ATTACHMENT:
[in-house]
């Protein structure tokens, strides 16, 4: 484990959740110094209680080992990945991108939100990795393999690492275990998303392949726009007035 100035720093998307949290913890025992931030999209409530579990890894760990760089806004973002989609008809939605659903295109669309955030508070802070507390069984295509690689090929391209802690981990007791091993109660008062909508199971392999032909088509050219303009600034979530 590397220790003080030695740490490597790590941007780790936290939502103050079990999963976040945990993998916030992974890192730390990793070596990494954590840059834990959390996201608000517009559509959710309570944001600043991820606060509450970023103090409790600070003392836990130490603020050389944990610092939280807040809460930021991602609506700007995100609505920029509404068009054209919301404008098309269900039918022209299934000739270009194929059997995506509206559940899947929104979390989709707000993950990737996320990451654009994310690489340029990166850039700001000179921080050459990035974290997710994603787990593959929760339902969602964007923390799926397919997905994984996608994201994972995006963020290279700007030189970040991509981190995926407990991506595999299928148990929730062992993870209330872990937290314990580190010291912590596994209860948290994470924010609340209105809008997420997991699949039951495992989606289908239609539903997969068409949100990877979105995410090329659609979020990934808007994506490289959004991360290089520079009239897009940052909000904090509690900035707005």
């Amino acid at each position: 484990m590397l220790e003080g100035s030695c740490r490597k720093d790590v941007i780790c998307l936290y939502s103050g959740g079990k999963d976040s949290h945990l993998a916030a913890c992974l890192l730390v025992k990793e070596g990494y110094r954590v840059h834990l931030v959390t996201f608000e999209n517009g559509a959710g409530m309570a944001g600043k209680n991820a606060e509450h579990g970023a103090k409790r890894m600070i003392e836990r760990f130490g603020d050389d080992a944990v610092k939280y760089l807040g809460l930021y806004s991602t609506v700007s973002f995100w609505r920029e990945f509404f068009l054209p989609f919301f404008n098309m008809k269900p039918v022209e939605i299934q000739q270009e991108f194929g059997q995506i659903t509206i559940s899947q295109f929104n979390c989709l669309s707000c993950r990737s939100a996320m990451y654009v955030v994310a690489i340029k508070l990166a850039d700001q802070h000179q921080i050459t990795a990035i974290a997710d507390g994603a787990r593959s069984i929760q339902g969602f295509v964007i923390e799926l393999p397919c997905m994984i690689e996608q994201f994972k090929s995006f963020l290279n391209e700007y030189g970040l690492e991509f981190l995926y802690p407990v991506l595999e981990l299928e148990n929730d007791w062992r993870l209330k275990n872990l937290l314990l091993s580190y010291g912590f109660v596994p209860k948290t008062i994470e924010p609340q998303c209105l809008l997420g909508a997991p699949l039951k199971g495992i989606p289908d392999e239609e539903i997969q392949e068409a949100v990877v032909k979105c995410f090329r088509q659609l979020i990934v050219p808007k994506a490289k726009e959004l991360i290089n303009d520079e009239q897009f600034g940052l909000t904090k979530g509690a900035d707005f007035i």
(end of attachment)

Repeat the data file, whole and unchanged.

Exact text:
[in-house]
């Protein structure tokens, strides 16, 4: 484990959740110094209680080992990945991108939100990795393999690492275990998303392949726009007035 100035720093998307949290913890025992931030999209409530579990890894760990760089806004973002989609008809939605659903295109669309955030508070802070507390069984295509690689090929391209802690981990007791091993109660008062909508199971392999032909088509050219303009600034979530 590397220790003080030695740490490597790590941007780790936290939502103050079990999963976040945990993998916030992974890192730390990793070596990494954590840059834990959390996201608000517009559509959710309570944001600043991820606060509450970023103090409790600070003392836990130490603020050389944990610092939280807040809460930021991602609506700007995100609505920029509404068009054209919301404008098309269900039918022209299934000739270009194929059997995506509206559940899947929104979390989709707000993950990737996320990451654009994310690489340029990166850039700001000179921080050459990035974290997710994603787990593959929760339902969602964007923390799926397919997905994984996608994201994972995006963020290279700007030189970040991509981190995926407990991506595999299928148990929730062992993870209330872990937290314990580190010291912590596994209860948290994470924010609340209105809008997420997991699949039951495992989606289908239609539903997969068409949100990877979105995410090329659609979020990934808007994506490289959004991360290089520079009239897009940052909000904090509690900035707005």
């Amino acid at each position: 484990m590397l220790e003080g100035s030695c740490r490597k720093d790590v941007i780790c998307l936290y939502s103050g959740g079990k999963d976040s949290h945990l993998a916030a913890c992974l890192l730390v025992k990793e070596g990494y110094r954590v840059h834990l931030v959390t996201f608000e999209n517009g559509a959710g409530m309570a944001g600043k209680n991820a606060e509450h579990g970023a103090k409790r890894m600070i003392e836990r760990f130490g603020d050389d080992a944990v610092k939280y760089l807040g809460l930021y806004s991602t609506v700007s973002f995100w609505r920029e990945f509404f068009l054209p989609f919301f404008n098309m008809k269900p039918v022209e939605i299934q000739q270009e991108f194929g059997q995506i659903t509206i559940s899947q295109f929104n979390c989709l669309s707000c993950r990737s939100a996320m990451y654009v955030v994310a690489i340029k508070l990166a850039d700001q802070h000179q921080i050459t990795a990035i974290a997710d507390g994603a787990r593959s069984i929760q339902g969602f295509v964007i923390e799926l393999p397919c997905m994984i690689e996608q994201f994972k090929s995006f963020l290279n391209e700007y030189g970040l690492e991509f981190l995926y802690p407990v991506l595999e981990l299928e148990n929730d007791w062992r993870l209330k275990n872990l937290l314990l091993s580190y010291g912590f109660v596994p209860k948290t008062i994470e924010p609340q998303c209105l809008l997420g909508a997991p699949l039951k199971g495992i989606p289908d392999e239609e539903i997969q392949e068409a949100v990877v032909k979105c995410f090329r088509q659609l979020i990934v050219p808007k994506a490289k726009e959004l991360i290089n303009d520079e009239q897009f600034g940052l909000t904090k979530g509690a900035d707005f007035i």